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Investing for those under 40 or so?

Post in 'DIY and General non-hearth advice' started by daveswoodhauler, Mar 3, 2009.

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  1. daveswoodhauler

    daveswoodhauler Minister of Fire

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    Not trying to restrict the question to those over 40, so if over 40, please feel free to share advice/wisdom :)

    Just curious to see what folks are putting thier money in recently in light of the recession and returns being down appx 40-50% for the last 16 months or so.

    People putting more in less aggressive funds? bonds? Letting it ride an the same agressive funds? Just curious thats all.

    A part of me says to get more conservative (age 38), but then a part of me says stay the course and just keep the allocations as is.

    I would start one of those nifty polls, but not sure how to get that done.

    Let the debate begin.

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  2. JustWood

    JustWood Minister of Fire

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    Stuff it in your mattress til things start turning around some, then invest. Cash is king right now.
  3. daveswoodhauler

    daveswoodhauler Minister of Fire

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    Probably should have been more clear on my prior post...sorry about that.

    I am looking to see what folks are doing with 401K monies....IRA's, etc... (Basically, retirement funds)

    Agree with you Blah...cash is king right now.
  4. Vic99

    Vic99 Minister of Fire

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    403 b money here. Let it ride.

    Stocks are cheap right now. My thinking is my mutual fund company can by more stocks for less money. Therefore, when the market comes back, I'll have more stocks. Obviously, some companies will tank and such . . . . but unless the American economy collapses completely, I should be ok. Also, changing my allocations ultimately costs money . . . I'm fairly diversified on the agressive side of moderate for my portfolio. I don't claim any expertise, this is just common sense to me. . . . I realize I may be missing something.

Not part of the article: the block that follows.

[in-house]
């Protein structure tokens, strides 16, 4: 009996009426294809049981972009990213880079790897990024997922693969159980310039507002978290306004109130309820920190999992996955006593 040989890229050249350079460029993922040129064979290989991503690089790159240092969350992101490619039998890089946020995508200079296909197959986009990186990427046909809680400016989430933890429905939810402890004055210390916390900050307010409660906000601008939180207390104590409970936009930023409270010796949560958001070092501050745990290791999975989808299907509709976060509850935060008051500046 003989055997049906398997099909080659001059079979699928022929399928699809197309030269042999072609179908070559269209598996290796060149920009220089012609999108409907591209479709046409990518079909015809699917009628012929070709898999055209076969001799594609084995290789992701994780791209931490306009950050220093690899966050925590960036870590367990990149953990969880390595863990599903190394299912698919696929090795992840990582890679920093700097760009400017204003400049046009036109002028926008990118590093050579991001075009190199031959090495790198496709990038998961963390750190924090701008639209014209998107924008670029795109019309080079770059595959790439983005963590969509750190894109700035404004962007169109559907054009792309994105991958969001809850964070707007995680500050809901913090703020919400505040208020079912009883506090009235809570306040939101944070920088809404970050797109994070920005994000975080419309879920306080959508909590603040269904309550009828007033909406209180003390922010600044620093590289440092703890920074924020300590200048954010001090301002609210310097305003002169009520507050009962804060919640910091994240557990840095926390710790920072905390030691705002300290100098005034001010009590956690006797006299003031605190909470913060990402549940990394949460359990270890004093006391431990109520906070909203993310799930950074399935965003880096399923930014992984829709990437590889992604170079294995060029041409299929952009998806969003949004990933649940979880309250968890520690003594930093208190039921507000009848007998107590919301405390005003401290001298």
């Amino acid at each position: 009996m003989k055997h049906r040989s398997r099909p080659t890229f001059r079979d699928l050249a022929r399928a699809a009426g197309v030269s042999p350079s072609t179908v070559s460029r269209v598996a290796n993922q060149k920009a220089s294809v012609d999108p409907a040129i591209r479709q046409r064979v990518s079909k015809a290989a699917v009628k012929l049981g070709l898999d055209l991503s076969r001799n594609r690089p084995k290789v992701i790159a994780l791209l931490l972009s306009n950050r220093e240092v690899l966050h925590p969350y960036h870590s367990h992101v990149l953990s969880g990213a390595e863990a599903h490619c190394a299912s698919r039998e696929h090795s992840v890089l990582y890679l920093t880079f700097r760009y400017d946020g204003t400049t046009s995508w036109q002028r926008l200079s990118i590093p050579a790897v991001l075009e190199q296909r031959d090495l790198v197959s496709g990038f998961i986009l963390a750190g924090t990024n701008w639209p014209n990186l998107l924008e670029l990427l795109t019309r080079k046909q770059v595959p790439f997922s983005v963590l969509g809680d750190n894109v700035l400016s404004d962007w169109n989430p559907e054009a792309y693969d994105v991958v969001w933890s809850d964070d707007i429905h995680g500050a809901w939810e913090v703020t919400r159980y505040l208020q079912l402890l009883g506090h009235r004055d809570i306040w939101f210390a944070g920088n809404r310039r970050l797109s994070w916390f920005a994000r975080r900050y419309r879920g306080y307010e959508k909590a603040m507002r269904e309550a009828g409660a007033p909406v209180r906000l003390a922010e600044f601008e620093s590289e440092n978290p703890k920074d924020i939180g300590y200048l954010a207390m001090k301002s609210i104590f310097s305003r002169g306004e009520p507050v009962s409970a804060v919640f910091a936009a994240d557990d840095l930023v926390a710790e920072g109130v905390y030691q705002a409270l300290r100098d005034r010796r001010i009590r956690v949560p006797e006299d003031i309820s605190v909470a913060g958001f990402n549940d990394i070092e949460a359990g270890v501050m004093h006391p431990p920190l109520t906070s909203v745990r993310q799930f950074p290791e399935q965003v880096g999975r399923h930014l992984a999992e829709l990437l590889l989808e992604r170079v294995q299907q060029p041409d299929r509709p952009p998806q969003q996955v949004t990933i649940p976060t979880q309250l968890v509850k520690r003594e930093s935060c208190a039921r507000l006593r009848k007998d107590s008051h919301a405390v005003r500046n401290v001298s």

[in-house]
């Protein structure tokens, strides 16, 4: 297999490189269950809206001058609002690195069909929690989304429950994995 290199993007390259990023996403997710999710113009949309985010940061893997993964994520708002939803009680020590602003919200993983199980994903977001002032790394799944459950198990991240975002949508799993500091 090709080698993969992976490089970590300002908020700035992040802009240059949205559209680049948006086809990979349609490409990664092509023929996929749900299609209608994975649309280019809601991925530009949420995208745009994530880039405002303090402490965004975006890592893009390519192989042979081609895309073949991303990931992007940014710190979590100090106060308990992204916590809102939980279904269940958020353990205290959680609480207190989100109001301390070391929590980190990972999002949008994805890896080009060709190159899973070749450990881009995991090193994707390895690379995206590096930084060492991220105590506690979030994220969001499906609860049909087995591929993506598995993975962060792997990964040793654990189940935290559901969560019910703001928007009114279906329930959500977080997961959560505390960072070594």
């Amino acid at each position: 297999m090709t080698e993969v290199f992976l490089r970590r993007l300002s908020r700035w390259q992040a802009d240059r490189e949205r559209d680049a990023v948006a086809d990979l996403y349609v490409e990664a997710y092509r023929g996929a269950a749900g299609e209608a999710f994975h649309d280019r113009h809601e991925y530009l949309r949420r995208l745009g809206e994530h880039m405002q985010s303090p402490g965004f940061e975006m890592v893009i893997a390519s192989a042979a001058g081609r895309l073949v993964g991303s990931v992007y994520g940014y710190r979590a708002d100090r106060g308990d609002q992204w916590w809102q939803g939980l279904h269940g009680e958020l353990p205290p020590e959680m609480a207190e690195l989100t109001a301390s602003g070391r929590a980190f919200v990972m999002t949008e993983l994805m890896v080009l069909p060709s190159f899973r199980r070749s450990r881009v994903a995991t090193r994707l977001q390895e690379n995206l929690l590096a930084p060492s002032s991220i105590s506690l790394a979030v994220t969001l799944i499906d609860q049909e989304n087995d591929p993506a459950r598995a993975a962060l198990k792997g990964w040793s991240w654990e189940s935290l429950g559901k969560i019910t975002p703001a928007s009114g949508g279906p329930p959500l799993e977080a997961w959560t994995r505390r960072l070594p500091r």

I have 20-30 years for retirement.

    I'm also investing in DIY projects at my house.
  5. Highbeam

    Highbeam Minister of Fire

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    I am right there with Vic and 32 YO, doing anything now would put you in the sell low/buy high crowd. If you wait until the market turns around then you have missed the opportunity to cash in on the recovery. The historic rapid growth will be a ride that you don't want to miss because you bought 50 lbs of gold to be "safe".
  6. backpack09

    backpack09 Minister of Fire

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    With the market as low as it will ever be for the next 20 years. I am increasing my 401k to the most I can reasonable afford.
  7. JustWood

    JustWood Minister of Fire

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    I stopped putting more $ in 2-3 months ago as I felt there was no bottom in site. Nothing has been solved with a new administration and things are getting worse with no good news on the horizon. I'm holding out putting more in till there is a light at the end of the tunnel. That cash in my mattress wil do me more good than in the hands of a crooked CEO.
  8. Jags

    Jags Moderate Moderator Staff Member

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    If you could buy gasoline at $.50 per gallon, you would buy all you can, right? Cuz you know that the price will be going back up, right? Now think of the market. Its pretty low, even for the blue chip stuff. Everyone is scared and keeping it close to the vest. Those stocks are now your 50 cent gasoline. Unless we have a total failure or crash, it will go up "eventually". I got the time to wait.

    If the whole thing does crash, only gold, food, fuel and guns are gonna be worth anything.

    NOTE: This is simply my opinion. This is not a recommendation in ANY way. I am NOT a professional investment dude and most likely should be ignored. :coolsmirk:
  9. myzamboni

    myzamboni Minister of Fire

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    Stay in the game. It's called dollar cost averaging. You buy more now and less when the price of the stocks are up. If you are not already maximizing your 401K contribution, then that is your first step. Once you do that, talk to someone from one of the houses (Schwab,Fidelity,etc) to look into next steps.